Locals in Swiss town told to evacuate as major landslide threatens

Locals in Swiss town told to evacuate as major landslide threatens

Authorities in the Swiss town of Brienz / Brinzauls in Canton Graubünden have told local residents to prepare for an imminent evacuation. The local council (Gemeinde) said that a major landslide is expected to occur in 2023 and that locals need to get to safety by the end of the year.

Update: Local authorities have told all residents to evacuate the village by 6pm on May 12. From that date, no resident is able to stay overnight, and will only be allowed back during the day if the danger level permits. You can read about all the latest developments here.

Residents of Brienz / Brinzauls told to evacuate by end of year

In their latest news bulletin, reported in 20 Minuten, the Albula / Alvara council has informed the entire population of Brienz / Brinzauls that they will have to leave their homes by the end of 2023. The village in the Swiss mountains, home to 72 permanent residents, will have to pack up their things and leave.

Authorities explained that the entire town is threatened by a huge landslide, due to happen at any time this year. The town of Brienz / Brinzauls has been threatened by landslides for around 100 years, to the point that rockslides from the local mountain have necessitated the installation of a special traffic light for drivers to help them avoid falling rocks.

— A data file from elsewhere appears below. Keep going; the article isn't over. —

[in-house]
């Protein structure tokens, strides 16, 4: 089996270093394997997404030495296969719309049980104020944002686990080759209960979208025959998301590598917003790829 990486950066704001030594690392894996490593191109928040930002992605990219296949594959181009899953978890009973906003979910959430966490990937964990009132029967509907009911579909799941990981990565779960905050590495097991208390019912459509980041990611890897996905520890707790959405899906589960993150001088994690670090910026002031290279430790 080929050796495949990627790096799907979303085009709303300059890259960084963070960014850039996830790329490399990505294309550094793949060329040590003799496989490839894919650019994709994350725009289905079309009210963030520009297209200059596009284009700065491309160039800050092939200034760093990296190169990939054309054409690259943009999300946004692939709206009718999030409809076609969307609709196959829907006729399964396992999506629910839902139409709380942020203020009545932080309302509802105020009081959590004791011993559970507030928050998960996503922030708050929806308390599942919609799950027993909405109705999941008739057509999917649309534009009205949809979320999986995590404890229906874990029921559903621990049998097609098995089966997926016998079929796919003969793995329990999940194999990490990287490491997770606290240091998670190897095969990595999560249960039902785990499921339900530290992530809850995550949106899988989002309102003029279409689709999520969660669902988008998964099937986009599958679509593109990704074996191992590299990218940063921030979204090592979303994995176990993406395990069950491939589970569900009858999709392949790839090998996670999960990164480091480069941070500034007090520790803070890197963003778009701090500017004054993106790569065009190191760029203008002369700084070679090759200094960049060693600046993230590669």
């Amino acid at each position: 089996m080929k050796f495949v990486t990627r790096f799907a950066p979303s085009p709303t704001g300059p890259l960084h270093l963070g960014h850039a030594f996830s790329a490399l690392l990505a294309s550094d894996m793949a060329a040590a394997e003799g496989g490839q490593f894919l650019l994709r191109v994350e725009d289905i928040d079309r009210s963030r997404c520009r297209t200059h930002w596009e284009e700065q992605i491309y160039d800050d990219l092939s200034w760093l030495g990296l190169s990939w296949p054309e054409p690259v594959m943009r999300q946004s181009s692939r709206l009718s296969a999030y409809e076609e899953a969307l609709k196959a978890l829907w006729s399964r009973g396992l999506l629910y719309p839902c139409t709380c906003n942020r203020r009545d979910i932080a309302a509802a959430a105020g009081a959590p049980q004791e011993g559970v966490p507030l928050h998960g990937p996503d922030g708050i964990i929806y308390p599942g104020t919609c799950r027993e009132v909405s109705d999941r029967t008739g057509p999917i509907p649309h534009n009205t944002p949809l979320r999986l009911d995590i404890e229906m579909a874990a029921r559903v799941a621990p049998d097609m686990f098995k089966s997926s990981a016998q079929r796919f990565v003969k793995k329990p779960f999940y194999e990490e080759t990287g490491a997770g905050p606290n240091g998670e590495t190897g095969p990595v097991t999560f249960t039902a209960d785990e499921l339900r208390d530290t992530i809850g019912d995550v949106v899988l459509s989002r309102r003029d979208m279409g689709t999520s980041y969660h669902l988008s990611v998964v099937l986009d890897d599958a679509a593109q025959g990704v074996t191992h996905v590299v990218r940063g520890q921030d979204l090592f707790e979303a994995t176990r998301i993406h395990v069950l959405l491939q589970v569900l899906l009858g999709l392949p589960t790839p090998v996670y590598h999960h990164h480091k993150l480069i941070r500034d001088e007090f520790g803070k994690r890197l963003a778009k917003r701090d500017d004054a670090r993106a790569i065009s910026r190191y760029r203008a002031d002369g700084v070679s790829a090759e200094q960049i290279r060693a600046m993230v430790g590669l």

The evacuation and resettlement campaign will be the largest in Swiss history, with SRF reporting that when the landslide comes, around 300 apartments will likely be destroyed. Questions also remain regarding local public transport, with both the Glacier Express and regular Rheatian Railway services between Chur and St. Moritz using a rail line just south of the town.

Brienz / Brinzauls to face a huge landslide in 2023, say Swiss authorities

According to the Albula / Alvra website, the ground that Brienz / Brinzauls is built on is made up of loose ground on top of running water. As a result, the ground - and indeed the town - has been slowly moving down the hillside over the past 100 years at a rate of a few centimetres per year.

In the last 20 years, however, the speed of this slide has increased to around a metre a year. More recently, part of the slope above Brienz was recorded moving down the hillside at a stunning 32 metres per year - or between eight and nine centimetres a day.

Experts told that the landslide is most likely to occur after the start of summer and that they will be able to inform residents of the danger well ahead of time. Thanks to the evacuation order, a spokesperson said that “enough time” remains to evacuate the village in an orderly fashion.

Jan de Boer


Jan de Boer

Jan studied in York and Sheffield in the UK, obtaining a master's in broadcast journalism and a bachelor's in history. He has worked as a radio DJ, TV presenter, and...

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